Seven new peacock spiders have been described in the journal Zootaxa.
And just like their cousins in the Maratus genus, they all live in Australia and they all feature those amazing iridescent colors that the males will flaunt during courtship.
The man behind the descriptions is Museums Victoria‘s Joseph Schubert, a 22-year-old peacock spider specialist.
He’s now written up 12 of the 85 known species in this group. He often gets sent specimens to identify, but also conducts fieldwork.
The names of the new species are Maratus azureus, Maratus constellatus, Maratus laurenae, Maratus noggerup, Maratus suae, Maratus volpei, and Maratus inaquosus. Most are from Western Australia,
“My favorite species would have to be Maratus constellatus,” he said.
“I ventured all the way to Kalbarri to find this species which is about a seven-hour drive north of Perth. The patterns on the abdomen to me just look so much like Starry Night by van Gogh, hence the name constellatus which means starry in Latin.
“A few of the spiders in this paper were named after the people who had discovered them. A lot of the species are actually discovered by citizen scientists who’d documented the locality data and taken photos of the spiders and sent images to me. Considering how many peacock spider species have been discovered in the past few years, I certainly think that there are more out there to be found.”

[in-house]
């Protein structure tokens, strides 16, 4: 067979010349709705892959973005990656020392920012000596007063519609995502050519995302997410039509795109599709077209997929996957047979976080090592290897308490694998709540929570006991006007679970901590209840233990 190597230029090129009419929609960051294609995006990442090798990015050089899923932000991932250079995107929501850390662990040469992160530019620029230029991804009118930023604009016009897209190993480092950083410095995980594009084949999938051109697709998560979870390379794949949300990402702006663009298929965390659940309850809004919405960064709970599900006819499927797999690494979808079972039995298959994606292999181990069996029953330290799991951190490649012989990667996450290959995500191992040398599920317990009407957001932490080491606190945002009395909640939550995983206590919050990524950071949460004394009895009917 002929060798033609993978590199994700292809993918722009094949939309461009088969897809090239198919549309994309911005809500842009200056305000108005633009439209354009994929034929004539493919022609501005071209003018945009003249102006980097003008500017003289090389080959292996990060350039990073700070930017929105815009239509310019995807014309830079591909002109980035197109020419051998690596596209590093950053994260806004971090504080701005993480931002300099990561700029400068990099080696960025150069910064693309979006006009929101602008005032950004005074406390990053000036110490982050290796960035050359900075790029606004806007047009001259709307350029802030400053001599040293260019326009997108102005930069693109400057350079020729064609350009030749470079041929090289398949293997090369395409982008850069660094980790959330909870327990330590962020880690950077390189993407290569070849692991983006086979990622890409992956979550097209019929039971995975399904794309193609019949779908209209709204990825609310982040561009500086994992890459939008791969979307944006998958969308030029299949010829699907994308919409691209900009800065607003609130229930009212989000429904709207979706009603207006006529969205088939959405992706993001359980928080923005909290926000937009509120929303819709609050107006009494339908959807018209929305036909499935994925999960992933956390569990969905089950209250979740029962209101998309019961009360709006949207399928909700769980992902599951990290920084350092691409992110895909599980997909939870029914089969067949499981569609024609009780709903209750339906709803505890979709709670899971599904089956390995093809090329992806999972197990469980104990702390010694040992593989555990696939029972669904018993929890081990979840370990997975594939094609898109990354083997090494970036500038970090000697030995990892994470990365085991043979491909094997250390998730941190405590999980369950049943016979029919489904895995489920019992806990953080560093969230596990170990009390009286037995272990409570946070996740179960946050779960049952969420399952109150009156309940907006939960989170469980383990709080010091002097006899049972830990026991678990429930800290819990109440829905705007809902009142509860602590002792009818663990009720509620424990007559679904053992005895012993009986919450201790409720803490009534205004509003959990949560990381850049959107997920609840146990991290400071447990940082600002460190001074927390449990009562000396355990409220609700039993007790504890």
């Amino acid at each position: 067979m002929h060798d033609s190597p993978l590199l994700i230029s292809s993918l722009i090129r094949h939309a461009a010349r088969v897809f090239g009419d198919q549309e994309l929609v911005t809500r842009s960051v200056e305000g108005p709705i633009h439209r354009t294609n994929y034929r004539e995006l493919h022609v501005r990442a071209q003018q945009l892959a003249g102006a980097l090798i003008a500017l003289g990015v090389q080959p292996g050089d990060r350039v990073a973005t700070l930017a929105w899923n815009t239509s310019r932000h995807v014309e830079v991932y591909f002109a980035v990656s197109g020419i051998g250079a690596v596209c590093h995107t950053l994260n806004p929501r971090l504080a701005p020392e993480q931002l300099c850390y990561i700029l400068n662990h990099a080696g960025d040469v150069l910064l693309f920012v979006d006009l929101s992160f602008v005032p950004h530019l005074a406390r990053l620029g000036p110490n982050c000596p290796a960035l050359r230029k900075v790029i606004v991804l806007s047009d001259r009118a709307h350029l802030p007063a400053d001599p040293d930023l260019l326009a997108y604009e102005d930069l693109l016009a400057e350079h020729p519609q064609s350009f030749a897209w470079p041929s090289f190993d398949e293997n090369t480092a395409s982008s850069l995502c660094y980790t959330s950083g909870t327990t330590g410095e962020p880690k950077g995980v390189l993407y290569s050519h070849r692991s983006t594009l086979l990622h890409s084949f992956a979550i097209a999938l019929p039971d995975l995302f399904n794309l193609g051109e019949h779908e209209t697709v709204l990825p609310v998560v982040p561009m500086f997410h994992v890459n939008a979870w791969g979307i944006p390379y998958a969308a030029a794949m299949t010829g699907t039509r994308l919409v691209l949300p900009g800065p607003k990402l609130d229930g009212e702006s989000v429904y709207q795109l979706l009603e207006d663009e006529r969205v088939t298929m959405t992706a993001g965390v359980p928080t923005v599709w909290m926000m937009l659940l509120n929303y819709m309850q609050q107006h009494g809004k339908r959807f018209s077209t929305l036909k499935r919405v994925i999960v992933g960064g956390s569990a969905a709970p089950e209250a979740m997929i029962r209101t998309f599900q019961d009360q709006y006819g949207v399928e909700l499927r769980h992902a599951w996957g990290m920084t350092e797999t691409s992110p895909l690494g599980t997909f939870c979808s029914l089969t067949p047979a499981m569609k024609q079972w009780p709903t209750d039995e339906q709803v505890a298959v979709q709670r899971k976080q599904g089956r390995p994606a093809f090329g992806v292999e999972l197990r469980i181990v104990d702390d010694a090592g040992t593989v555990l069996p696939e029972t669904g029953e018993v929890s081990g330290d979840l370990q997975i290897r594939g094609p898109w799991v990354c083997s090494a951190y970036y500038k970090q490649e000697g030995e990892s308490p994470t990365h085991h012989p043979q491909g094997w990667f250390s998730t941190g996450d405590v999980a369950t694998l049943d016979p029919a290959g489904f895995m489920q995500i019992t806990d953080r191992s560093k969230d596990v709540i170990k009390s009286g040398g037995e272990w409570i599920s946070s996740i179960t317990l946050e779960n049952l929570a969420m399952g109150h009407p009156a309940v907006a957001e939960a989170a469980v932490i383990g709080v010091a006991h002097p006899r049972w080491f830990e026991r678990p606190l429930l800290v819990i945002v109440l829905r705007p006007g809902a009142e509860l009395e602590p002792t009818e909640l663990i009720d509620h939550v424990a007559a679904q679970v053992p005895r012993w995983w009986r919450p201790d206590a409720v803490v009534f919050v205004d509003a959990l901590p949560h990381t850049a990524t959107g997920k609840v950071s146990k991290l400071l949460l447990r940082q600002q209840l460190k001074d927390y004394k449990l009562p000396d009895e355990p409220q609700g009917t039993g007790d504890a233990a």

Peacock spiders are generally very small, about the size of a grain of rice. It’s the males that sport the ostentatious coloring; females have a more mottled look made up of browns, blacks and beiges.
Males will wave their abdomens and legs during a courtship dance. Some even have flaps that can be extended like a fan – hence the association with peacock birds.
There has been a flurry of new species discoveries in recent years, and given their popularity it’s likely many more previously unrecognized species will be identified in the future as people go looking for them.
(For the source of this, and many other equally intriguing articles, please visit: https://www.bbc.com/news/science-environment-52075609/)